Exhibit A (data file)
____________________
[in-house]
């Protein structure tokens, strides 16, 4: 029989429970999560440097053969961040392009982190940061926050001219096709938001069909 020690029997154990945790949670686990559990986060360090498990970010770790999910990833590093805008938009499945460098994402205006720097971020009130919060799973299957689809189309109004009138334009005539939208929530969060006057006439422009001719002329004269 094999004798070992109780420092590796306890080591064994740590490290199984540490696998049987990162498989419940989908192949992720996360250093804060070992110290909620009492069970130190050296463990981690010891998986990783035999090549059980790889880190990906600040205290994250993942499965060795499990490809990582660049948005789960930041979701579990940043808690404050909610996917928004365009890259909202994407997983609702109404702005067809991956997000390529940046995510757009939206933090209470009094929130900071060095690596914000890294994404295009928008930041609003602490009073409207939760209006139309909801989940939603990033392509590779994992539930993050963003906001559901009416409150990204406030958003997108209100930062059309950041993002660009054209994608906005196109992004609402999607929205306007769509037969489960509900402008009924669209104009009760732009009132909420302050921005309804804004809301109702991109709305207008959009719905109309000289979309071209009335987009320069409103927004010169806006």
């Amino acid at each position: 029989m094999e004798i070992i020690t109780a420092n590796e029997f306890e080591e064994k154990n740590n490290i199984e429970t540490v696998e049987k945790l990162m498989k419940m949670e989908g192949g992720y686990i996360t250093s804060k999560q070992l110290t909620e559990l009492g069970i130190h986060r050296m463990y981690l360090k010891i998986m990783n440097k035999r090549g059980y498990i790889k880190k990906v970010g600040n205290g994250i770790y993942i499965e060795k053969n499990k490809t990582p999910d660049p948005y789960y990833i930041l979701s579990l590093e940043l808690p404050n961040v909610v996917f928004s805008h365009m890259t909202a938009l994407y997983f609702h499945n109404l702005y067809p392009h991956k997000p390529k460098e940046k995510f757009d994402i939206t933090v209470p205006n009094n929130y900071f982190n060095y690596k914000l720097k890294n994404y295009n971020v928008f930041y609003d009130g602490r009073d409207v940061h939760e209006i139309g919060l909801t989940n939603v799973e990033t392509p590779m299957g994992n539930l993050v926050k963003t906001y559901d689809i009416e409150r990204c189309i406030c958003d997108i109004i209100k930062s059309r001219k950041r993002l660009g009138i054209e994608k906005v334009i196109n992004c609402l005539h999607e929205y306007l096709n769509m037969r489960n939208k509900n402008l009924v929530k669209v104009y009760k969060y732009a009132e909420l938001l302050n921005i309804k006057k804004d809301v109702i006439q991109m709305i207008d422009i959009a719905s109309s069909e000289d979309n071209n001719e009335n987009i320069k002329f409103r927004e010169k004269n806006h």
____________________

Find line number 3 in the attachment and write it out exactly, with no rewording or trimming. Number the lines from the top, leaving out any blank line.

């Amino acid at each position: 029989m094999e004798i070992i020690t109780a420092n590796e029997f306890e080591e064994k154990n740590n490290i199984e429970t540490v696998e049987k945790l990162m498989k419940m949670e989908g192949g992720y686990i996360t250093s804060k999560q070992l110290t909620e559990l009492g069970i130190h986060r050296m463990y981690l360090k010891i998986m990783n440097k035999r090549g059980y498990i790889k880190k990906v970010g600040n205290g994250i770790y993942i499965e060795k053969n499990k490809t990582p999910d660049p948005y789960y990833i930041l979701s579990l590093e940043l808690p404050n961040v909610v996917f928004s805008h365009m890259t909202a938009l994407y997983f609702h499945n109404l702005y067809p392009h991956k997000p390529k460098e940046k995510f757009d994402i939206t933090v209470p205006n009094n929130y900071f982190n060095y690596k914000l720097k890294n994404y295009n971020v928008f930041y609003d009130g602490r009073d409207v940061h939760e209006i139309g919060l909801t989940n939603v799973e990033t392509p590779m299957g994992n539930l993050v926050k963003t906001y559901d689809i009416e409150r990204c189309i406030c958003d997108i109004i209100k930062s059309r001219k950041r993002l660009g009138i054209e994608k906005v334009i196109n992004c609402l005539h999607e929205y306007l096709n769509m037969r489960n939208k509900n402008l009924v929530k669209v104009y009760k969060y732009a009132e909420l938001l302050n921005i309804k006057k804004d809301v109702i006439q991109m709305i207008d422009i959009a719905s109309s069909e000289d979309n071209n001719e009335n987009i320069k002329f409103r927004e010169k004269n806006h």